Congress returns on Tuesday to a familiar scenario: the federal Highway Trust Fund is about to expire and lawmakers have not figured out how to pay for an extension of the program.
Leaders in the House and Senate plan to spend the four weeks remaining before funding for road and bridge projects expires July 31 negotiating a reauthorization of the program, while also working on proposals to revamp the No Child Left Behind education law, cybersecurity legislation and several appropriations bills.
The tight time frame makes it increasingly likely that Congress will have to settle for a short-term patch to the highway program in order to give negotiators more time to agree on funding for a six-year reauthorization that was approved by a Senate committee last month. Some Republicans, including Senate Finance Committee Chairman Orrin G. Hatch (R-Utah), have said they are open to a six-month patch but he has yet to say what kind of funding plan he has in mind.
The highway funding debate may be further complicated if Senate Democrats try to attach legislation to renew the Export-Import Bank’s expired charter.
But first the House and the Senate plan this week to begin focusing on legislation to overhaul No Child Left Behind. Lawmakers have been working all year to make changes to the much-maligned education law and votes are expected in the House as early as this week and next week in the Senate.
House Republicans abandoned an earlier version of the bill in February after conservative groups like the Heritage Foundation protested any new federal involvement in education. The latest attempt to move the bill will include a vote on an amendment to allow local schools greater flexibility in how they spend federal money, a measure intended to appease conservatives.
The Senate version of the legislation was approved unanimously in committee and may have an easier path to passage.
Senate Republican leaders are also waiting for the official scorekeepers at the Congressional Budget Office to release a price tag for the six-year highway bill. Hatch will be primarily responsible for finding ways to pay for the program but aides have suggested that additional funding could come from spending cuts to other transportation related programs.
The White House wants Congress to pay for a long-term highway bill by overhauling parts of the business tax code. That effort could get a boost later this week when members of the Senate Finance Committee’s international tax reform working group complete work on recommendations for business tax reform.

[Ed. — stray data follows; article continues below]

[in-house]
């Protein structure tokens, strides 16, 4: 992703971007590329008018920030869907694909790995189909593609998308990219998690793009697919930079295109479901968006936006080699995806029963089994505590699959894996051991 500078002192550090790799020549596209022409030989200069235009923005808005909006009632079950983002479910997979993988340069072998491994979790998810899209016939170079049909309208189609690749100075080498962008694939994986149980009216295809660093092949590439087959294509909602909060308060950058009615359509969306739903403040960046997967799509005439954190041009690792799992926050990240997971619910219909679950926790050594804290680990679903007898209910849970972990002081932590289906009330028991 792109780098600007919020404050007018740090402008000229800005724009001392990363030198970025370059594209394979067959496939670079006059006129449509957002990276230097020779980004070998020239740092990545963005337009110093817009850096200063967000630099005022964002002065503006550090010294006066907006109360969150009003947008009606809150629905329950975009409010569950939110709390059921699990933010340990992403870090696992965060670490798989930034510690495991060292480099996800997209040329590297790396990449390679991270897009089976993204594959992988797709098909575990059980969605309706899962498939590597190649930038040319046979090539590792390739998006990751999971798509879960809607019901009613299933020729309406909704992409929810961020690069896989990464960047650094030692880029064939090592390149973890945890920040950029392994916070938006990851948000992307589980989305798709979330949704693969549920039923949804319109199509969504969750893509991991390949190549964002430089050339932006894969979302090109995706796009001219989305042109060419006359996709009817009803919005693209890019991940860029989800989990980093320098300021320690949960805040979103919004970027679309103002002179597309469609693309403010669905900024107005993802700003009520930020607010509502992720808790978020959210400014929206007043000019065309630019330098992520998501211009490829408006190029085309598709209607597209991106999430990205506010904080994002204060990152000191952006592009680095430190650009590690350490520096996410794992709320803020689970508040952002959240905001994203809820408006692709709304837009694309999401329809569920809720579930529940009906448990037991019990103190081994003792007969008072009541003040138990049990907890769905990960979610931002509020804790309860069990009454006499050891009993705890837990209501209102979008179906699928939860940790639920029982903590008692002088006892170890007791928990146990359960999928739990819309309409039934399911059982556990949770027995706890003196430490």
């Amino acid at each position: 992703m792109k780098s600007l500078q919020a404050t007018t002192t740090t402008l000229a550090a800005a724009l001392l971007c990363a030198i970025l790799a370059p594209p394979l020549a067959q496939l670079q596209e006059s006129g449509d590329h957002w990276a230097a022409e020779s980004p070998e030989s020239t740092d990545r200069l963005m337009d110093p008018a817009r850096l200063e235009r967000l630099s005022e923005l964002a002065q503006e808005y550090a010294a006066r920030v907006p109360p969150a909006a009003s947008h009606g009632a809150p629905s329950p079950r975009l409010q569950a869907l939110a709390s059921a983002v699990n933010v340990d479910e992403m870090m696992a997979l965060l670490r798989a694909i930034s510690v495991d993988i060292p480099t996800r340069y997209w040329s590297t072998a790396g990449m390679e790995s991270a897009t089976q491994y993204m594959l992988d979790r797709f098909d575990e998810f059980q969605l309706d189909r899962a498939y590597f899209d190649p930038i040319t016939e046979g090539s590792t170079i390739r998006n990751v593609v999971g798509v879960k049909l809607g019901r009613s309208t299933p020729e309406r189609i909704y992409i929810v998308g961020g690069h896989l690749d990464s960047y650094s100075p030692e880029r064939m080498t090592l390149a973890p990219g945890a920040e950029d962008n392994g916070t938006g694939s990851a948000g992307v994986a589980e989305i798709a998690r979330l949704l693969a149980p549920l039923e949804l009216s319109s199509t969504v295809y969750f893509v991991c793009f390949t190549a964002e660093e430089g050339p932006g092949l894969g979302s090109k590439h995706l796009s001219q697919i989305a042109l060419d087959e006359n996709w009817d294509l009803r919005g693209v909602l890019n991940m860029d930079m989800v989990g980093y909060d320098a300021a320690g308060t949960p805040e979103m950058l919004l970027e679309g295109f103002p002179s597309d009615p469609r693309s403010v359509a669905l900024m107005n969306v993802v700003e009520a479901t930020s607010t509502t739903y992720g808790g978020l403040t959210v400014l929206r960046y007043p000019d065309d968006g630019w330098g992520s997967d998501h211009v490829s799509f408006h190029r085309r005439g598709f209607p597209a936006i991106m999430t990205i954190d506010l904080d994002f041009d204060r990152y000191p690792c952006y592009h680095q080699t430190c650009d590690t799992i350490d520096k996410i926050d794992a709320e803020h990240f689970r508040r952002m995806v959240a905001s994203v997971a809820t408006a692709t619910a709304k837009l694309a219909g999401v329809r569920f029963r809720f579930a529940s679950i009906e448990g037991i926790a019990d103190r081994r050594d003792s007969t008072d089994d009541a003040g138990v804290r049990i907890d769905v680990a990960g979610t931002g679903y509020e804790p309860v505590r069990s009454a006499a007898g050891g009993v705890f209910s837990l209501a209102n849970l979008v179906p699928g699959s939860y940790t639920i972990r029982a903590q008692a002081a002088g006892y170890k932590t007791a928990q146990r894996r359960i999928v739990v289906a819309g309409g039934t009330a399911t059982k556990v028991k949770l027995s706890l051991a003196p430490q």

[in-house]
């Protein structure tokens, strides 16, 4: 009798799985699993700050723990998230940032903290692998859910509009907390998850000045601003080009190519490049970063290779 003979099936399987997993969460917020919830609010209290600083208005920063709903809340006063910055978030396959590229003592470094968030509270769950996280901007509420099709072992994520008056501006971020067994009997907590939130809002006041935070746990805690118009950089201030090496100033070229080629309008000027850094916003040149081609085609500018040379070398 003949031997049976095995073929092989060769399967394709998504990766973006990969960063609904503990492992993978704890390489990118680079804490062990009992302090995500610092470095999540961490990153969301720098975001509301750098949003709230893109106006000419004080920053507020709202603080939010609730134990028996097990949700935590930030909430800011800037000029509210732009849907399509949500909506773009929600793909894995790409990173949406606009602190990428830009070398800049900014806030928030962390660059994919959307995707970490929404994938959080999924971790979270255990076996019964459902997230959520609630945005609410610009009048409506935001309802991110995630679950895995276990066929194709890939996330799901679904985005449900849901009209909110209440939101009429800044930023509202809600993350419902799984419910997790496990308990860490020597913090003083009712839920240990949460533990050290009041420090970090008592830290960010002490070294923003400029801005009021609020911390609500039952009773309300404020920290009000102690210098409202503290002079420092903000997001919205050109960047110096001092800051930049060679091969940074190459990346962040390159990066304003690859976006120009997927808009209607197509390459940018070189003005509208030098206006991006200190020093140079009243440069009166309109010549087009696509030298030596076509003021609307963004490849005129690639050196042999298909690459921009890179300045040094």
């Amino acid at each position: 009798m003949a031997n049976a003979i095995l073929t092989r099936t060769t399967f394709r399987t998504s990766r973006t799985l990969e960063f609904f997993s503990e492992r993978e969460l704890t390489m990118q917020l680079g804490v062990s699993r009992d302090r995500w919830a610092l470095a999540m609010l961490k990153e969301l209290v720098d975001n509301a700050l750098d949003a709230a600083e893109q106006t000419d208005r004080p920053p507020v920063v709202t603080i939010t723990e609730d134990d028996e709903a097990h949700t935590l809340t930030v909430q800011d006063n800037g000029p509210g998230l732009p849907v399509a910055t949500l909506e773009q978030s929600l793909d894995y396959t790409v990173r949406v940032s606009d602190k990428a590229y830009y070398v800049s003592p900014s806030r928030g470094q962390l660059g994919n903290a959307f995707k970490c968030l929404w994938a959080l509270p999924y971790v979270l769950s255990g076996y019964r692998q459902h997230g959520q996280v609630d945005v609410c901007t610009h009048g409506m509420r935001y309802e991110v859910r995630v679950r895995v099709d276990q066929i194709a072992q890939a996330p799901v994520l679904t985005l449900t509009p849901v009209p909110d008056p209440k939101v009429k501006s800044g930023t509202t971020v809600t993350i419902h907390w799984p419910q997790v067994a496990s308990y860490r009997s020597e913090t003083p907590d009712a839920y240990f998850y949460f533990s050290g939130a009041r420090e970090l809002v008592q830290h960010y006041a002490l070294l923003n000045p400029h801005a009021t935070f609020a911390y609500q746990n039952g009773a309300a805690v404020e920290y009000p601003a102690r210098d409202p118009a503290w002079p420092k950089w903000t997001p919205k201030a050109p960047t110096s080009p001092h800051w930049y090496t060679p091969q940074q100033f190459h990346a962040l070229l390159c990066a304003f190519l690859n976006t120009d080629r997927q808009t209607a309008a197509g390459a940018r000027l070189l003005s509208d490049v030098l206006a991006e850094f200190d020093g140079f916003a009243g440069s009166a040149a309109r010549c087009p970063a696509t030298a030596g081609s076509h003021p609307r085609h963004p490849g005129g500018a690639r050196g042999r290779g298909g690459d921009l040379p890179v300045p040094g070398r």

The group, led by Sens. Charles E. Schumer (D-N.Y.) and Rob Portman (R-Ohio), has been in communication with aides to House Ways and Means Committee Chairman Paul Ryan (R-Wisc.). Ryan has also been open to the potential of overhauling tax laws for businesses this year but has not agreed to earmark the money it raises for a highway bill.
Even if leaders can reach an agreement on a short-term highway bill a lingering political fight over the Export-Import Bank could derail the bill. Senate Majority Leader Mitch McConnell (R-Ky.) said last month that he will not block Democrats from attempting to reauthorize the bank through an amendment to highway legislation. But House conservatives have vowed to fight any attempt to reauthorize the bank’s charter, arguing the credit agency promotes “crony capitalism.”
Also this month, Congress will attempt to complete work on a customs bill and agree on a final version of the annual defense policy bill. They will also vote on several funding bills despite an ongoing showdown between Democrats and Republicans over spending for domestic programs.
The House will wrap up work this week on a bill to fund the Interior Department and the Environmental Protection Agency, according to a memo sent to members by House Majority Leader Kevin McCarthy (R-Calif.). The bill contains provision that would block the EPA from enforcing clean air and water regulations and prevents new regulations on hydraulic fracturing, or fracking.
The White House is expected to threaten to veto the legislation, as it has with every spending bill until Republicans agree to increase spending caps that were put in place as part of the 2011 Budget Control Act, also known as the sequester.
Republicans in the Senate also plan to bring up funding bills despite an ongoing blockade from Democrats. McConnell has not specified which bills he plans to offer, but Senate Democrats have said they will filibuster any attempt by Republicans to consider appropriations bills until budget negotiations are underway.